All three of these factors—the ability of prey to hide, a search image for the predator, and prey switching by the predator—combine to result in little or no prey taken when prey densities are particularly low. This allows prey populations to recover. Then, the predators increase their consumption until handling time again becomes a limiting factor. When this happens, the rate of consumption increase slows down and consumption evens out at a maximum.
A cannibal is a special type of predator. The term "cannibal" is applied to an individual that consumes another individual of the same species. Typically, cannibalism appears when there is simply not enough food available; in dense populations that are stressed by overcrowding (even when food is adequate); when an individual is weakened and vulnerable to attack as a consequence of social rank; and when vulnerable individuals, such as eggs and nestlings, are available. Frequently, the larger individuals do the cannibalizing, which can serve the purposes of obtaining a meal and reducing competition for food, mates, or territory in the future.
see also Food Web; Foraging Strategies; Interspecies Interactions.
Jean K. Krejca
Begon, Michael, John L. Harper, and Colin R. Townsend. Ecology, 2nd ed. Cambridge, MA: Blackwell Scientific Publications, 1990.
Lotka, A. J. Elements of Physical Biology. Baltimore, MD: Williams & Wilkins, 1925.
Ricklefs, Robert E., and Gary L. Miller. Ecology, 4th ed. New York: W. H. Freeman, 2000.
Smith, Robert L. Elements of Ecology, 2nd ed. New York: Harper & Row, 1986.
Many large predators, such as mountain lions, tigers, and wolves, are on the federal list of endangered or threatened species. One of the reasons is that these animals need large areas to hunt; another reason is habitat loss.
Predation is the act of one animal hunting, killing, and eating another animal. A predator is an animal that survives by killing and eating other animals. Predation can be important in regulating the size of a prey species (the hunted animal). It is also a mechanism of evolution since it weeds out animals that are poorly adapted to being hunted, or to their environment, thus promoting adaptation by natural selection.
Predation can be coldly described as nature's "kill or be killed" approach to who survives in the wild and who does not. While there are some species of animals that have no natural enemies or are simply too difficult to catch and eat (such as a mature, healthy elephant), virtually all animals are at some point in their lives either predator or prey. All predators are heterotrophs, meaning that they cannot make their own food as plants (autotrophs) do, so they must consume another organism and digest it to obtain its energy. Many animals are herbivores (planteaters) and do not kill other animals to eat. They eat living plants that do not have to be hunted, caught, and killed before they can be consumed. Animals that exclusively eat plants are not considered predators
(although from a living plant's point of view, it could be said that the plant is being preyed upon). Carnivorous animals as well as omnivores are predators, since carnivores exclusively eat other animals, and omnivores eat both plants and animals, usually according to what is available.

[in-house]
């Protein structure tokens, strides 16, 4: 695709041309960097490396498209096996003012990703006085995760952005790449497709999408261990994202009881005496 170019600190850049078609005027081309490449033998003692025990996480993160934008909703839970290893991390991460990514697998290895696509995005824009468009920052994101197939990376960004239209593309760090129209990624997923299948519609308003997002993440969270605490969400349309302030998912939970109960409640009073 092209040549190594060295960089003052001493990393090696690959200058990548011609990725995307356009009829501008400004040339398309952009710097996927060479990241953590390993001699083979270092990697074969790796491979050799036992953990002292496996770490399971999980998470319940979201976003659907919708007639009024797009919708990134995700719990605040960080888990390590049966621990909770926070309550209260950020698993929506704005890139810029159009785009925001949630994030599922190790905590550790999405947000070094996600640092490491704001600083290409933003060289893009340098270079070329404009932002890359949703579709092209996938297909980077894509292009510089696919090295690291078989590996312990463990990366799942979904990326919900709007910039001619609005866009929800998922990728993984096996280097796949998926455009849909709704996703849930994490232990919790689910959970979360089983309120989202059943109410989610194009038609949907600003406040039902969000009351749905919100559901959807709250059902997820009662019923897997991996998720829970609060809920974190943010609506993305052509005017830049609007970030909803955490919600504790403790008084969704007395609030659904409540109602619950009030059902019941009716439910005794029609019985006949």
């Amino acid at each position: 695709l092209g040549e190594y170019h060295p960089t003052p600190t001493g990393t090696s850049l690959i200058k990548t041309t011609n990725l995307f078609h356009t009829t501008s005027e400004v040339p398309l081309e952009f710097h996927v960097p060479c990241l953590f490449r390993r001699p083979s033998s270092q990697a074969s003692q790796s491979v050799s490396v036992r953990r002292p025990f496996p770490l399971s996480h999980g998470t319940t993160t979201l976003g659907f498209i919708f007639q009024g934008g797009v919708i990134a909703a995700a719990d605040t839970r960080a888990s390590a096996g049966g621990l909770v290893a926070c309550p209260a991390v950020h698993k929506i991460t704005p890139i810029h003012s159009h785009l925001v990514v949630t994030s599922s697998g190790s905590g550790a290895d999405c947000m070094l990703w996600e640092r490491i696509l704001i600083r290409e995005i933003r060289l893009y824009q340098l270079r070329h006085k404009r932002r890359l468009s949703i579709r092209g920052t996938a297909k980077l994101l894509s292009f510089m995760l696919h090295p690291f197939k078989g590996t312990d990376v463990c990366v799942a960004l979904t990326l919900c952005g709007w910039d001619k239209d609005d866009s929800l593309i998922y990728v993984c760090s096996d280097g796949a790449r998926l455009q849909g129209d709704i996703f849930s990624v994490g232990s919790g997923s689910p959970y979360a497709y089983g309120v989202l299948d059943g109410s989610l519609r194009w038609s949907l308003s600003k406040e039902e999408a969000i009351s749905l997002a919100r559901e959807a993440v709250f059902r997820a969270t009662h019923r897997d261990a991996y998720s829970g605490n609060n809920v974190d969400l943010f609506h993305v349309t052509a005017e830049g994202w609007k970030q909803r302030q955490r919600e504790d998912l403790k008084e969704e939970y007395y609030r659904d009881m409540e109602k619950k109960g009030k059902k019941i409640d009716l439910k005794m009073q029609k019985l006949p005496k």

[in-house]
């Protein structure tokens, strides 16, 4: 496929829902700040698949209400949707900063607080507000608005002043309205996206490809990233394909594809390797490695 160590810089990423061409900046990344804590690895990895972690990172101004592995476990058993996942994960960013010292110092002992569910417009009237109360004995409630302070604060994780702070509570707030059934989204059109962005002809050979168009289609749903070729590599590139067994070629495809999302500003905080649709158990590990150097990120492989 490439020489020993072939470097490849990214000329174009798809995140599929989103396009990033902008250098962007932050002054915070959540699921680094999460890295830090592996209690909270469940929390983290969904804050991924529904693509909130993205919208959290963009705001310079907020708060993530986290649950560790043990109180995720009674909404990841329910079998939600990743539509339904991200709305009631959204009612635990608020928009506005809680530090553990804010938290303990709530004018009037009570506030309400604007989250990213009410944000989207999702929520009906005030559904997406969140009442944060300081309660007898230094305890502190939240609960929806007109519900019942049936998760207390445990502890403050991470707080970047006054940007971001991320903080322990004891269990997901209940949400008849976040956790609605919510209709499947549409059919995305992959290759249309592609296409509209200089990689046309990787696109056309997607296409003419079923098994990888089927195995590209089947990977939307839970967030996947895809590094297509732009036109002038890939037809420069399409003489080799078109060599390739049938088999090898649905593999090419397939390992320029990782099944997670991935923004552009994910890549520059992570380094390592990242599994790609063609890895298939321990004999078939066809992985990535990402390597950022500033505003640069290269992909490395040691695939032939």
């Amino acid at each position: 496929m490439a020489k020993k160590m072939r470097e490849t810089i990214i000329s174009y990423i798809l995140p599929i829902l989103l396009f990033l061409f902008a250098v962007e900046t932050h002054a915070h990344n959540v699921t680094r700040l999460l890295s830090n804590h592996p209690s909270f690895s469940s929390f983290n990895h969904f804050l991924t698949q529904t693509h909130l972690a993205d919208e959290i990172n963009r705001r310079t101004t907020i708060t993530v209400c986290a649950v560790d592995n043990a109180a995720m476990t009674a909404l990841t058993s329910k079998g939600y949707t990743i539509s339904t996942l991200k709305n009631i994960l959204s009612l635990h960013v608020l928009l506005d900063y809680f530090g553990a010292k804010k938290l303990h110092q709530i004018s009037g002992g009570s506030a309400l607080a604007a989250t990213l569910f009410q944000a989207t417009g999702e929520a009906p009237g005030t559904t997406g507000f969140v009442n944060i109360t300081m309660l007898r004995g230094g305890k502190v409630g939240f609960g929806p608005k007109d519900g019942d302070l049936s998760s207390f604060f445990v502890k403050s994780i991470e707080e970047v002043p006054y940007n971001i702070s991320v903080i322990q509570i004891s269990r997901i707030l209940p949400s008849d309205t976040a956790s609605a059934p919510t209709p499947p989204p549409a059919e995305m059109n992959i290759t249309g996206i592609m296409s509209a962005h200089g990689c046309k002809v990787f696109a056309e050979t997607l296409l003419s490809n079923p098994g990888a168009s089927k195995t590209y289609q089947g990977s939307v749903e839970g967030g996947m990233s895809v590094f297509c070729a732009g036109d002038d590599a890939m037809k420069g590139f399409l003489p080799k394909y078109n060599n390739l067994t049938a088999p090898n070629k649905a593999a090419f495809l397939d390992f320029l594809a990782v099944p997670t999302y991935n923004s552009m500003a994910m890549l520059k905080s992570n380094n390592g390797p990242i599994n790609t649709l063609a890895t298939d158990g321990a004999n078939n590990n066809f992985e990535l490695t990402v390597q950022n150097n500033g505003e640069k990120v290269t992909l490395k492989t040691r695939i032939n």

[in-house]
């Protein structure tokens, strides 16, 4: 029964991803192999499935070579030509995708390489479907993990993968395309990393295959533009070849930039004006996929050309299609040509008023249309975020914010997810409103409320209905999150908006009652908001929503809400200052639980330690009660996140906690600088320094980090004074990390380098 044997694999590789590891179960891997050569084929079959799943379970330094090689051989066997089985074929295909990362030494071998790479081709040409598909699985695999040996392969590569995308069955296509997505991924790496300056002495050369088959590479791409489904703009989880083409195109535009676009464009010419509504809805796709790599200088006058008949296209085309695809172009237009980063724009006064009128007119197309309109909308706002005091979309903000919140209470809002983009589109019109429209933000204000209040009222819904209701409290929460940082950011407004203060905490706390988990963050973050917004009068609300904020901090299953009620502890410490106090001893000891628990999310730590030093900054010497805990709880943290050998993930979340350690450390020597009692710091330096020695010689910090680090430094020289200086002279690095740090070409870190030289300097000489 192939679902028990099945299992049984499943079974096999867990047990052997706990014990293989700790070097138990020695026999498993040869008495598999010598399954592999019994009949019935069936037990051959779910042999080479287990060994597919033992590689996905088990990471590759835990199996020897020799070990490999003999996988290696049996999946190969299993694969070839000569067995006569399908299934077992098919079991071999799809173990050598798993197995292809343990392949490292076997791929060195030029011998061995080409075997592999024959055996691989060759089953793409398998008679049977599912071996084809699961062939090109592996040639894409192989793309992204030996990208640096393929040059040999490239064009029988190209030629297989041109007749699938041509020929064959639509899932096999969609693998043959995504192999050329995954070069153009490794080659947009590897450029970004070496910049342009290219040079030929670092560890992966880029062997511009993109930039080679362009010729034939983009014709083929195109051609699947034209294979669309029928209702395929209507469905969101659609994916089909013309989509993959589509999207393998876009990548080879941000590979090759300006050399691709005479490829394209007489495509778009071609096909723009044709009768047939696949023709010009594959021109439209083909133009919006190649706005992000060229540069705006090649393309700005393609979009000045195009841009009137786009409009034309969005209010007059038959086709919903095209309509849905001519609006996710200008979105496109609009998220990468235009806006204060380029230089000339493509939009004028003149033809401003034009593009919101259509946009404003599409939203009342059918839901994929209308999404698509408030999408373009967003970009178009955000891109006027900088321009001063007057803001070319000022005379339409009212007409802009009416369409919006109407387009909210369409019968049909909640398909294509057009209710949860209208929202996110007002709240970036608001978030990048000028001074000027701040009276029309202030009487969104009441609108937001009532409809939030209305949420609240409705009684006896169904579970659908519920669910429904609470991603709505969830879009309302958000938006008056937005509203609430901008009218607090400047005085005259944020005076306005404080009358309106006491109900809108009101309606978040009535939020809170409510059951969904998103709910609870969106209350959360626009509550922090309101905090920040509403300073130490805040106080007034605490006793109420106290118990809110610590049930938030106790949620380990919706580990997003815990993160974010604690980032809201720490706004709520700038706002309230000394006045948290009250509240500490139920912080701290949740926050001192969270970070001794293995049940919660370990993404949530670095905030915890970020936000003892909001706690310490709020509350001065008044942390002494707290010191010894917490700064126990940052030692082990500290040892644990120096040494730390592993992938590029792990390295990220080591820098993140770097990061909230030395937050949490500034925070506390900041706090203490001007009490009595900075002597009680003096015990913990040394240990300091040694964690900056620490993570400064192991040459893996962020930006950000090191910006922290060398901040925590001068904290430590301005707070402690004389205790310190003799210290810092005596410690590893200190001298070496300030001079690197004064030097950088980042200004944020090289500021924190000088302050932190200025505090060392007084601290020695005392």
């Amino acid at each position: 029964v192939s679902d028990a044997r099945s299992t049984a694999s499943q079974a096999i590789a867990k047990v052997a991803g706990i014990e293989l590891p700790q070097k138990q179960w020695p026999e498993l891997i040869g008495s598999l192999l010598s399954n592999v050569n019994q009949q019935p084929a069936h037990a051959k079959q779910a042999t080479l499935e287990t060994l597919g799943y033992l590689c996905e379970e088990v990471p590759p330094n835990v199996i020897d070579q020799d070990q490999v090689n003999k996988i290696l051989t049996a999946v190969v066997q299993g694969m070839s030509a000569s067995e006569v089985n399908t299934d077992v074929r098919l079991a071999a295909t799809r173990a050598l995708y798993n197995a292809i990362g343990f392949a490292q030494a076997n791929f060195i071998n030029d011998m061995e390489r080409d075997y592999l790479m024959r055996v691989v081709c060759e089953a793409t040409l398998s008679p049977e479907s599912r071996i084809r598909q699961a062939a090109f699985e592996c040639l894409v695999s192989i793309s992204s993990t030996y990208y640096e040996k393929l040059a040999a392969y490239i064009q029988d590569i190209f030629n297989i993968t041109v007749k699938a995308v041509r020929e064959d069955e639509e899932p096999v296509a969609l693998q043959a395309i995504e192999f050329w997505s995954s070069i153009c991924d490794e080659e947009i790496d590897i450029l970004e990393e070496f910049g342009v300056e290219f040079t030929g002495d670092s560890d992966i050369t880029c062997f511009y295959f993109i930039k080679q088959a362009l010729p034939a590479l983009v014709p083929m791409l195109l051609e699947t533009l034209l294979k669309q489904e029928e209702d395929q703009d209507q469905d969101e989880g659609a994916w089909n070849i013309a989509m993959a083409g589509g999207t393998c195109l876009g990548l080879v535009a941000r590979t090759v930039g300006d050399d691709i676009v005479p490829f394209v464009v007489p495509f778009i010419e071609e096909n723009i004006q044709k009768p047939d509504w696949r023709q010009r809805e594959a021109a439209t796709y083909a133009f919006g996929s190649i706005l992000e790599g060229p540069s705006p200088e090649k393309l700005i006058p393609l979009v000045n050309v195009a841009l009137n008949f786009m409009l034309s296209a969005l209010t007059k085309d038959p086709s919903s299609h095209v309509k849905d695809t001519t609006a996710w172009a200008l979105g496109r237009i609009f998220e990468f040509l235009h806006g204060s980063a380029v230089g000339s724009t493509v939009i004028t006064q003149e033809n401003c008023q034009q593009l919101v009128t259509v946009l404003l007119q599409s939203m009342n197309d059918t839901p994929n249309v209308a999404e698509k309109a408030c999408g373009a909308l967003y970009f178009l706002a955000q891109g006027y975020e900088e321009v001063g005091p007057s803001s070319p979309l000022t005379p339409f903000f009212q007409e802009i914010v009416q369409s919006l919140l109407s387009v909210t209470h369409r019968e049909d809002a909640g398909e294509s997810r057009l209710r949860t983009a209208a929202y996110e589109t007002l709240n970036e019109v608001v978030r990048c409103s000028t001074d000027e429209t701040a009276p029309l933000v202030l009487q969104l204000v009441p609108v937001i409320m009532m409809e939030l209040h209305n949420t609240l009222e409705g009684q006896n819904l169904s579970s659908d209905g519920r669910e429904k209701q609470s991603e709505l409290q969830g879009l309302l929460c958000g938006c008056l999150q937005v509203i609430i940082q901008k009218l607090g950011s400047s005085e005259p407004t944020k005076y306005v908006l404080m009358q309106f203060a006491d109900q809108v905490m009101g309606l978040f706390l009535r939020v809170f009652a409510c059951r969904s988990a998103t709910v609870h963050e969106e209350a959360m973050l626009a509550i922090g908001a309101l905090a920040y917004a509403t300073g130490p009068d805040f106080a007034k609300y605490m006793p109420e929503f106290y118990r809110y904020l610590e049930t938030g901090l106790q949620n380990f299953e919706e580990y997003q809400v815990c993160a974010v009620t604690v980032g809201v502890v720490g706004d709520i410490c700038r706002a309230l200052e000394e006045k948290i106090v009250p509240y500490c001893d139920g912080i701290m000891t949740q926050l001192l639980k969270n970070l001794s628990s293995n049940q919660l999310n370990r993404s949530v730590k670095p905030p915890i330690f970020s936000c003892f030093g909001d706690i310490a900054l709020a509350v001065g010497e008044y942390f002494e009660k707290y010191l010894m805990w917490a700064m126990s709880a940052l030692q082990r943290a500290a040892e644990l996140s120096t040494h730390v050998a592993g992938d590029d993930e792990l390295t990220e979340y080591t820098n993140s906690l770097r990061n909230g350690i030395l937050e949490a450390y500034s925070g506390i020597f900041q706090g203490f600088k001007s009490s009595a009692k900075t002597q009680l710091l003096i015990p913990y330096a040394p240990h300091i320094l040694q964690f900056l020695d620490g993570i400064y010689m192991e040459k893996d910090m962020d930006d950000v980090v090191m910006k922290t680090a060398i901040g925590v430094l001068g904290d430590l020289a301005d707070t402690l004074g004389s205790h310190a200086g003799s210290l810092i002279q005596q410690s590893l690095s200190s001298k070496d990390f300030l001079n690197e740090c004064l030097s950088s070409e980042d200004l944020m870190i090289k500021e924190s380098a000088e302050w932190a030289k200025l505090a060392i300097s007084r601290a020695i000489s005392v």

Successful predation requires that a catch be made, and a catch can occur in a great variety of ways. Spiders spin webs to trap their prey; cats lie in wait for the proper moment to spring; hyenas stalk in groups and exhaust their prey; and humans use their technology to kill from a distance. Specialized predators usually go after a single species, while generalized predators will feed on a variety of other species. Predation is one of the ways in which nature selects who has done the best job of adapting to its environment and who will have the best chance to survive. In this way, predation can be said to be a mechanism or a means that nature employs to continue the important role of evolution.
Predators almost always select a meal that will give them more energy than they will use up to catch it. When faced with an opportunity to select an individual animal from a group to eat, predators will usually select the easiest to catch, such as the weakest, the slowest, or the youngest or oldest. Those animals that are poorly adapted will probably not survive and therefore not be able to pass on their poorly adapted traits to another generation. In the dynamic relationship between predator and prey, there is a continuing type of improvement that goes on in which the prey that survive pass on traits that make their offspring slightly better at avoiding being caught. On the other hand, predators that survive because they are excellent hunters will also pass on the good traits that made them better at catching prey. So in the long run, the seemingly cruel standards of the natural world use predation to improve the species.
In terms of entire populations in a certain habitat, predator and prey relationships often move along the same lines. Thus, when conditions favor a prey population—such as when field mice thrive during a good growing season and their population increases—the predator population will also be well fed and grow larger as its members grow strong and live longer. The opposite happens when populations drop. Finally, when the only predator of a certain species disappears (sometimes human intervention causes this to happen), prey populations will take off. The systematic killing of timber wolves and gray wolves in the American West has led to an increase in the number of rabbits and rodents that regularly served as their prey.